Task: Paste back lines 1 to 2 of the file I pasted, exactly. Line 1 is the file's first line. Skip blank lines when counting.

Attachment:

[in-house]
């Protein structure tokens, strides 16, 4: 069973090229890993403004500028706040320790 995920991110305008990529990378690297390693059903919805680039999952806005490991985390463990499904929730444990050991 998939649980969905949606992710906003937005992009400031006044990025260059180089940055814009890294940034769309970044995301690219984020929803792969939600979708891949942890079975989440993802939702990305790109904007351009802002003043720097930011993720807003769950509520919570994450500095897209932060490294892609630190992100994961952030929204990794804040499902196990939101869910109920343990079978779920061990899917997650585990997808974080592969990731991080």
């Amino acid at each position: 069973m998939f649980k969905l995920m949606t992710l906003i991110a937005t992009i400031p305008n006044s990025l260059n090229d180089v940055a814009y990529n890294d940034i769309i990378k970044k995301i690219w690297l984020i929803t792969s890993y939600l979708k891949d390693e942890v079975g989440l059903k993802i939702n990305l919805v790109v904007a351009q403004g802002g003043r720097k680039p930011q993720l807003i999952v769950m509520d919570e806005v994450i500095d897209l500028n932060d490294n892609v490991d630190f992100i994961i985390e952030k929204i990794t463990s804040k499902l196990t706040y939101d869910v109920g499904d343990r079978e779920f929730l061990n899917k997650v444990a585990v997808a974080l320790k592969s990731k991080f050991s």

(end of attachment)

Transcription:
[in-house]
């Protein structure tokens, strides 16, 4: 069973090229890993403004500028706040320790 995920991110305008990529990378690297390693059903919805680039999952806005490991985390463990499904929730444990050991 998939649980969905949606992710906003937005992009400031006044990025260059180089940055814009890294940034769309970044995301690219984020929803792969939600979708891949942890079975989440993802939702990305790109904007351009802002003043720097930011993720807003769950509520919570994450500095897209932060490294892609630190992100994961952030929204990794804040499902196990939101869910109920343990079978779920061990899917997650585990997808974080592969990731991080």